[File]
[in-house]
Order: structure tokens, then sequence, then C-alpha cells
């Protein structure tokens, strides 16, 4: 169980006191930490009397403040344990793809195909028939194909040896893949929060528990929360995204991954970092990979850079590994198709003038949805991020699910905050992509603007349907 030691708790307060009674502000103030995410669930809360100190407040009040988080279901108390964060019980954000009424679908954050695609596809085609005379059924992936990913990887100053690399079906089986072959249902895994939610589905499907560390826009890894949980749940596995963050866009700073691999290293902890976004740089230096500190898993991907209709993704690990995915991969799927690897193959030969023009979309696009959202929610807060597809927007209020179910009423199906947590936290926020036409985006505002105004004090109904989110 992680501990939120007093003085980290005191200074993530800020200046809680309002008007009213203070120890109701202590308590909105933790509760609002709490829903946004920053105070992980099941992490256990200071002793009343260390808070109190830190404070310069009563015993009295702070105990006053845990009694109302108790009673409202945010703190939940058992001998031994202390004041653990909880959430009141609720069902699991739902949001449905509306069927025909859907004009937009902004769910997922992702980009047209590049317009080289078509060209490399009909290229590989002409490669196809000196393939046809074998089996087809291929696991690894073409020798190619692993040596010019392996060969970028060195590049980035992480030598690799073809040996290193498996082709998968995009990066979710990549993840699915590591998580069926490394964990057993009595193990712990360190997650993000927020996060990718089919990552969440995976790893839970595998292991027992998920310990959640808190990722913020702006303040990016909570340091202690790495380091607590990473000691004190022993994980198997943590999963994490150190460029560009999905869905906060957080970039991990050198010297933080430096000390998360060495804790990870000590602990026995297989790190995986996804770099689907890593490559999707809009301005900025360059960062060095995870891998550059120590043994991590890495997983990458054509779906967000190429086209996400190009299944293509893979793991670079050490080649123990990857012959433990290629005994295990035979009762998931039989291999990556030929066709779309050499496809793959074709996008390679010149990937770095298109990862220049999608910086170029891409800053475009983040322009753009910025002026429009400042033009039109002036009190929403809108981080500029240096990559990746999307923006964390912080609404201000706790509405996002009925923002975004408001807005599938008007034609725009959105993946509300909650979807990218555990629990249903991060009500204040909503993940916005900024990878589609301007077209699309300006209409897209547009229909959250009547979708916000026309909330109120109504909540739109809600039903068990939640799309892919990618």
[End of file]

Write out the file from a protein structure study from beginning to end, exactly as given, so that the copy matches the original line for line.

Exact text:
[in-house]
Order: structure tokens, then sequence, then C-alpha cells
């Protein structure tokens, strides 16, 4: 169980006191930490009397403040344990793809195909028939194909040896893949929060528990929360995204991954970092990979850079590994198709003038949805991020699910905050992509603007349907 030691708790307060009674502000103030995410669930809360100190407040009040988080279901108390964060019980954000009424679908954050695609596809085609005379059924992936990913990887100053690399079906089986072959249902895994939610589905499907560390826009890894949980749940596995963050866009700073691999290293902890976004740089230096500190898993991907209709993704690990995915991969799927690897193959030969023009979309696009959202929610807060597809927007209020179910009423199906947590936290926020036409985006505002105004004090109904989110 992680501990939120007093003085980290005191200074993530800020200046809680309002008007009213203070120890109701202590308590909105933790509760609002709490829903946004920053105070992980099941992490256990200071002793009343260390808070109190830190404070310069009563015993009295702070105990006053845990009694109302108790009673409202945010703190939940058992001998031994202390004041653990909880959430009141609720069902699991739902949001449905509306069927025909859907004009937009902004769910997922992702980009047209590049317009080289078509060209490399009909290229590989002409490669196809000196393939046809074998089996087809291929696991690894073409020798190619692993040596010019392996060969970028060195590049980035992480030598690799073809040996290193498996082709998968995009990066979710990549993840699915590591998580069926490394964990057993009595193990712990360190997650993000927020996060990718089919990552969440995976790893839970595998292991027992998920310990959640808190990722913020702006303040990016909570340091202690790495380091607590990473000691004190022993994980198997943590999963994490150190460029560009999905869905906060957080970039991990050198010297933080430096000390998360060495804790990870000590602990026995297989790190995986996804770099689907890593490559999707809009301005900025360059960062060095995870891998550059120590043994991590890495997983990458054509779906967000190429086209996400190009299944293509893979793991670079050490080649123990990857012959433990290629005994295990035979009762998931039989291999990556030929066709779309050499496809793959074709996008390679010149990937770095298109990862220049999608910086170029891409800053475009983040322009753009910025002026429009400042033009039109002036009190929403809108981080500029240096990559990746999307923006964390912080609404201000706790509405996002009925923002975004408001807005599938008007034609725009959105993946509300909650979807990218555990629990249903991060009500204040909503993940916005900024990878589609301007077209699309300006209409897209547009229909959250009547979708916000026309909330109120109504909540739109809600039903068990939640799309892919990618």